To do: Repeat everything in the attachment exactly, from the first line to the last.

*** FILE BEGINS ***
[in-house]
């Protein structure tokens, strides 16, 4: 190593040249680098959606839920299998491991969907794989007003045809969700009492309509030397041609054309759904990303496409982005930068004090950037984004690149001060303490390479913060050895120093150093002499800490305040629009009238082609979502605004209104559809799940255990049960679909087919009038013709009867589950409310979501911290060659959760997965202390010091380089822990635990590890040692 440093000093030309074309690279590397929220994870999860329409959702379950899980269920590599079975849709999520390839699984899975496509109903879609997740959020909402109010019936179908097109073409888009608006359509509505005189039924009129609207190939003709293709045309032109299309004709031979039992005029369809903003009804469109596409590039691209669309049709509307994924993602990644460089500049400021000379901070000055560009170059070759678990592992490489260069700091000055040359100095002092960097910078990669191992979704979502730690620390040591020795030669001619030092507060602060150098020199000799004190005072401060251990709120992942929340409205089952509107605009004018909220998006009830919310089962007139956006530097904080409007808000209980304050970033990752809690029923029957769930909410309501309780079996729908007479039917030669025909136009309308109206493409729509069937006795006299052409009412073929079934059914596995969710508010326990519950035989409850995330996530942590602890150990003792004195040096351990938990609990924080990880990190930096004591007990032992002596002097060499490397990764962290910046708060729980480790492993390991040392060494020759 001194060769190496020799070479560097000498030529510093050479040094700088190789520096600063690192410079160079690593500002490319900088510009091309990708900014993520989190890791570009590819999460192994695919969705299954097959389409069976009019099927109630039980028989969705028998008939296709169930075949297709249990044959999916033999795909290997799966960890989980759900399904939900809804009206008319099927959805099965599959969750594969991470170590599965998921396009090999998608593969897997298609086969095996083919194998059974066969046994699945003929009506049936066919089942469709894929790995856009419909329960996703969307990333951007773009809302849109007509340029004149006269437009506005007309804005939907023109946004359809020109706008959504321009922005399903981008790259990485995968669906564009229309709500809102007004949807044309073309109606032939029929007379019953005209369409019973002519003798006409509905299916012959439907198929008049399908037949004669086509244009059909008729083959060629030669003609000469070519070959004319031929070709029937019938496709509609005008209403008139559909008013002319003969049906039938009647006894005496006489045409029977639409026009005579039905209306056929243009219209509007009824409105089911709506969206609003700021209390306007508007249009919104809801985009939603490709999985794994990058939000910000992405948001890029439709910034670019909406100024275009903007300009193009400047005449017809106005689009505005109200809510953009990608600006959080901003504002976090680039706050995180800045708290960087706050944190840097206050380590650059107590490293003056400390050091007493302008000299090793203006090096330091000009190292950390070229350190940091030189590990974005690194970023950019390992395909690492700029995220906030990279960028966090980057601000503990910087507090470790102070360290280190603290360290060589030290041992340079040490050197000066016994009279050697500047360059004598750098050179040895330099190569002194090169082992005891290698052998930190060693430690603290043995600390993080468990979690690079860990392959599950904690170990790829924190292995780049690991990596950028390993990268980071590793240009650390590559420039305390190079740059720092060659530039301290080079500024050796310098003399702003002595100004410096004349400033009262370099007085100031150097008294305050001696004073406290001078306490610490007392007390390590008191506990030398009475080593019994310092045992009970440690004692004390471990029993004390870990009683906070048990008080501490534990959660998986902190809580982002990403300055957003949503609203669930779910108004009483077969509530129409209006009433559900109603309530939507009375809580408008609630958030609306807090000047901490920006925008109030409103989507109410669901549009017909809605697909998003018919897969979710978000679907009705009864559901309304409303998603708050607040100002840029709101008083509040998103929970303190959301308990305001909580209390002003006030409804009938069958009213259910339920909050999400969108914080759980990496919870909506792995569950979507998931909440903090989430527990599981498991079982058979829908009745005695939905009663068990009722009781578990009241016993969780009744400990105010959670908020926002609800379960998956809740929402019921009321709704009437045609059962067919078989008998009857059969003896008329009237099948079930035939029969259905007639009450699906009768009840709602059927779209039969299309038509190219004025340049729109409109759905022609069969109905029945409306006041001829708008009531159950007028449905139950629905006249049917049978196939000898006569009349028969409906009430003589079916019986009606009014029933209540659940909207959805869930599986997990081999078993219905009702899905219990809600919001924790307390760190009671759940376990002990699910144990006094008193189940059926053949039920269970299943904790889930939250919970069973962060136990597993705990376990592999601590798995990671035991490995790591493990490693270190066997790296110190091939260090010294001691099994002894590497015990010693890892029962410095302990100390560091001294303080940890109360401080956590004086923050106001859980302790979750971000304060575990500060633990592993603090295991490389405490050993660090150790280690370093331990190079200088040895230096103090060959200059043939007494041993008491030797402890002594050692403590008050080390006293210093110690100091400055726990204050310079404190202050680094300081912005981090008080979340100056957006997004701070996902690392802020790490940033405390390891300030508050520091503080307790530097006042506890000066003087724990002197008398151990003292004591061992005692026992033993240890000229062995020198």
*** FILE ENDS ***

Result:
[in-house]
């Protein structure tokens, strides 16, 4: 190593040249680098959606839920299998491991969907794989007003045809969700009492309509030397041609054309759904990303496409982005930068004090950037984004690149001060303490390479913060050895120093150093002499800490305040629009009238082609979502605004209104559809799940255990049960679909087919009038013709009867589950409310979501911290060659959760997965202390010091380089822990635990590890040692 440093000093030309074309690279590397929220994870999860329409959702379950899980269920590599079975849709999520390839699984899975496509109903879609997740959020909402109010019936179908097109073409888009608006359509509505005189039924009129609207190939003709293709045309032109299309004709031979039992005029369809903003009804469109596409590039691209669309049709509307994924993602990644460089500049400021000379901070000055560009170059070759678990592992490489260069700091000055040359100095002092960097910078990669191992979704979502730690620390040591020795030669001619030092507060602060150098020199000799004190005072401060251990709120992942929340409205089952509107605009004018909220998006009830919310089962007139956006530097904080409007808000209980304050970033990752809690029923029957769930909410309501309780079996729908007479039917030669025909136009309308109206493409729509069937006795006299052409009412073929079934059914596995969710508010326990519950035989409850995330996530942590602890150990003792004195040096351990938990609990924080990880990190930096004591007990032992002596002097060499490397990764962290910046708060729980480790492993390991040392060494020759 001194060769190496020799070479560097000498030529510093050479040094700088190789520096600063690192410079160079690593500002490319900088510009091309990708900014993520989190890791570009590819999460192994695919969705299954097959389409069976009019099927109630039980028989969705028998008939296709169930075949297709249990044959999916033999795909290997799966960890989980759900399904939900809804009206008319099927959805099965599959969750594969991470170590599965998921396009090999998608593969897997298609086969095996083919194998059974066969046994699945003929009506049936066919089942469709894929790995856009419909329960996703969307990333951007773009809302849109007509340029004149006269437009506005007309804005939907023109946004359809020109706008959504321009922005399903981008790259990485995968669906564009229309709500809102007004949807044309073309109606032939029929007379019953005209369409019973002519003798006409509905299916012959439907198929008049399908037949004669086509244009059909008729083959060629030669003609000469070519070959004319031929070709029937019938496709509609005008209403008139559909008013002319003969049906039938009647006894005496006489045409029977639409026009005579039905209306056929243009219209509007009824409105089911709506969206609003700021209390306007508007249009919104809801985009939603490709999985794994990058939000910000992405948001890029439709910034670019909406100024275009903007300009193009400047005449017809106005689009505005109200809510953009990608600006959080901003504002976090680039706050995180800045708290960087706050944190840097206050380590650059107590490293003056400390050091007493302008000299090793203006090096330091000009190292950390070229350190940091030189590990974005690194970023950019390992395909690492700029995220906030990279960028966090980057601000503990910087507090470790102070360290280190603290360290060589030290041992340079040490050197000066016994009279050697500047360059004598750098050179040895330099190569002194090169082992005891290698052998930190060693430690603290043995600390993080468990979690690079860990392959599950904690170990790829924190292995780049690991990596950028390993990268980071590793240009650390590559420039305390190079740059720092060659530039301290080079500024050796310098003399702003002595100004410096004349400033009262370099007085100031150097008294305050001696004073406290001078306490610490007392007390390590008191506990030398009475080593019994310092045992009970440690004692004390471990029993004390870990009683906070048990008080501490534990959660998986902190809580982002990403300055957003949503609203669930779910108004009483077969509530129409209006009433559900109603309530939507009375809580408008609630958030609306807090000047901490920006925008109030409103989507109410669901549009017909809605697909998003018919897969979710978000679907009705009864559901309304409303998603708050607040100002840029709101008083509040998103929970303190959301308990305001909580209390002003006030409804009938069958009213259910339920909050999400969108914080759980990496919870909506792995569950979507998931909440903090989430527990599981498991079982058979829908009745005695939905009663068990009722009781578990009241016993969780009744400990105010959670908020926002609800379960998956809740929402019921009321709704009437045609059962067919078989008998009857059969003896008329009237099948079930035939029969259905007639009450699906009768009840709602059927779209039969299309038509190219004025340049729109409109759905022609069969109905029945409306006041001829708008009531159950007028449905139950629905006249049917049978196939000898006569009349028969409906009430003589079916019986009606009014029933209540659940909207959805869930599986997990081999078993219905009702899905219990809600919001924790307390760190009671759940376990002990699910144990006094008193189940059926053949039920269970299943904790889930939250919970069973962060136990597993705990376990592999601590798995990671035991490995790591493990490693270190066997790296110190091939260090010294001691099994002894590497015990010693890892029962410095302990100390560091001294303080940890109360401080956590004086923050106001859980302790979750971000304060575990500060633990592993603090295991490389405490050993660090150790280690370093331990190079200088040895230096103090060959200059043939007494041993008491030797402890002594050692403590008050080390006293210093110690100091400055726990204050310079404190202050680094300081912005981090008080979340100056957006997004701070996902690392802020790490940033405390390891300030508050520091503080307790530097006042506890000066003087724990002197008398151990003292004591061992005692026992033993240890000229062995020198």